President Philip J. Hanlon ’77 and Provost Joseph Helble told the campus community today that they want as many faculty, staff, and students to return to campus in the fall as can be safely accommodated.
While they expect that some portion of the undergraduate, graduate, and professional student population will be able to return to Hanover, there is not enough room for all students to return, as physical-distancing measures will need to be in place and there will need to be space set aside to quarantine those who may fall ill.
As a result, fewer students than usual will be able to live in residence halls and use dining facilities. Some portion of the student population will need to remain off campus and continue taking classes remotely, President Hanlon and Provost Helble wrote in an email to the community.
“There is still much work to be done to determine precisely how we will operate this fall, but we want to fill you in on the process and timetable for making those decisions,” they wrote.
Planning and decision-making are underway, with new groups helping senior leaders consider what needs to be in place before students and employees are able to return to campus.
A new Academic Working Group will make recommendations on undergraduate curricular issues, and graduate and professional schools will rely on their academic leadership for advice on issues in their schools. A Health Working Group, which will include health professionals from Dartmouth-Hitchcock Medical Center, will advise Hanlon and Helble on how testing, monitoring, contact tracing, quarantining, and treatment will be handled when people return to campus.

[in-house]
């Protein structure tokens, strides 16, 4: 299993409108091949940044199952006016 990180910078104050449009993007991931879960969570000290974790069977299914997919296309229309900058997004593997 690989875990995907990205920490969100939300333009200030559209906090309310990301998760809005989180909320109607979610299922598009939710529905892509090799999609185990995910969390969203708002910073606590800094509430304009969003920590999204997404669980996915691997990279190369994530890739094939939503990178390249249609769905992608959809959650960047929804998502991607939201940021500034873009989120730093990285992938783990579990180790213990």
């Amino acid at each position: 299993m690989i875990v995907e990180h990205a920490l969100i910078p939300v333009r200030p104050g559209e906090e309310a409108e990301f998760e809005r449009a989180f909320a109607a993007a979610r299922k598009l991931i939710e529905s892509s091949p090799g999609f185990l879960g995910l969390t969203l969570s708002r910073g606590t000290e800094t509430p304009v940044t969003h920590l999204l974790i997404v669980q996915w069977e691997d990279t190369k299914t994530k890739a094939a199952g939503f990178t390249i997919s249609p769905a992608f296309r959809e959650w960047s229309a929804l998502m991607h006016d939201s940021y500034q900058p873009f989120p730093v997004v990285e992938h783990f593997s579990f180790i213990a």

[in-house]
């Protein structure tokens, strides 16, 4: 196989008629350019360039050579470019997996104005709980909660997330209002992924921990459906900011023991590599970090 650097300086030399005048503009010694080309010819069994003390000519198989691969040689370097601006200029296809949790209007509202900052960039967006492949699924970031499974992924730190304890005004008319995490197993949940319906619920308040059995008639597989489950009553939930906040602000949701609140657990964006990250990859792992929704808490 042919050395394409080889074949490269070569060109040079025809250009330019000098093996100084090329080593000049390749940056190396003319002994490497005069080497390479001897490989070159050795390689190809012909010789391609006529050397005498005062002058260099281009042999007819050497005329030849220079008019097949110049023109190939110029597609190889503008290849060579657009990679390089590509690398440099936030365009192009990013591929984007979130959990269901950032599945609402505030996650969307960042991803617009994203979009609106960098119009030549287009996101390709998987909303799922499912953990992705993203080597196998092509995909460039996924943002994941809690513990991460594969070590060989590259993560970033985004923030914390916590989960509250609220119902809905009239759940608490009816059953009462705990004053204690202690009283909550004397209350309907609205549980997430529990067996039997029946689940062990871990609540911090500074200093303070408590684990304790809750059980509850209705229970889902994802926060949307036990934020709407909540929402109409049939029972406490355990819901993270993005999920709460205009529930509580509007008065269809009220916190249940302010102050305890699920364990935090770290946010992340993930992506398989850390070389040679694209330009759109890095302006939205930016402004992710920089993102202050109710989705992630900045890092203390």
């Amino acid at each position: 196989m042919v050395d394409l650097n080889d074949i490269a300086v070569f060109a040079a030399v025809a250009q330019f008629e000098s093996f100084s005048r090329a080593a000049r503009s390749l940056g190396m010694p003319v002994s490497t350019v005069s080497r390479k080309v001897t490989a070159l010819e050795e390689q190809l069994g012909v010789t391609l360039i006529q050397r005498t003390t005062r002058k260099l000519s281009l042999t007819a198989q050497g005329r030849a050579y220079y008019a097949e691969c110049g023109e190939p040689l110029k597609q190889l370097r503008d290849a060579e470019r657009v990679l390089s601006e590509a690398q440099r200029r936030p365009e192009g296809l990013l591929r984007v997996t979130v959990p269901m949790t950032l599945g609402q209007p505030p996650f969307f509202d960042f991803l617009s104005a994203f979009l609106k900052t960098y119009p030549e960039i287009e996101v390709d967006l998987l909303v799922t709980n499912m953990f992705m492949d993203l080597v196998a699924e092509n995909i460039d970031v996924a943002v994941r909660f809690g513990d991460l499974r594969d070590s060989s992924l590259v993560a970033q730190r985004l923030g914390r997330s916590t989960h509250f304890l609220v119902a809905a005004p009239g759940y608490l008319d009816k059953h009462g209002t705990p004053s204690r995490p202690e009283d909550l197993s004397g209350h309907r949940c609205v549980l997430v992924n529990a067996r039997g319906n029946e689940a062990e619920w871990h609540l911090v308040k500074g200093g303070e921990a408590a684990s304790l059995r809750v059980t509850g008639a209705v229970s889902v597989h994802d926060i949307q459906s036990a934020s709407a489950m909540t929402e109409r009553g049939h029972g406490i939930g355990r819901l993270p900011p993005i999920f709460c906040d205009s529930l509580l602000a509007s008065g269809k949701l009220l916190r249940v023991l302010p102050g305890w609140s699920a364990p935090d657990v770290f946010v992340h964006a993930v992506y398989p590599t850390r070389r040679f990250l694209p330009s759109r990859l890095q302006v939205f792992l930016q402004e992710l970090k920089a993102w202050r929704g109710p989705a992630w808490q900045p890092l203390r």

“All of this work is taking place now and will be continuing, in earnest, over the next eight weeks,” the president and the provost wrote. “Our goal is to communicate final decisions on fall term operations by June 29.”
“In all aspects of campus life, we expect that physical distancing and other changes to our behavior to help safeguard public health will need to remain in place for quite some time, and we are committed to strictly enforcing those practices across our community.”
As a way to begin the return to campus, some graduate students and employees are expected go back to work this summer to restart laboratories and on-campus research. Extra precautions will be taken to minimize the risk for those who working in the labs, said Hanlon and Helble.
“As we near the end of one academic year, we are planning for the next with the same steadfast commitment to providing exceptional learning experiences for our students while putting the health and well-being of our community first,” they wrote. “We appreciate your patience and support in these uncertain times, and pledge to keep you well informed of our progress in the weeks and months ahead. In the meantime, please stay well and take care of one another.”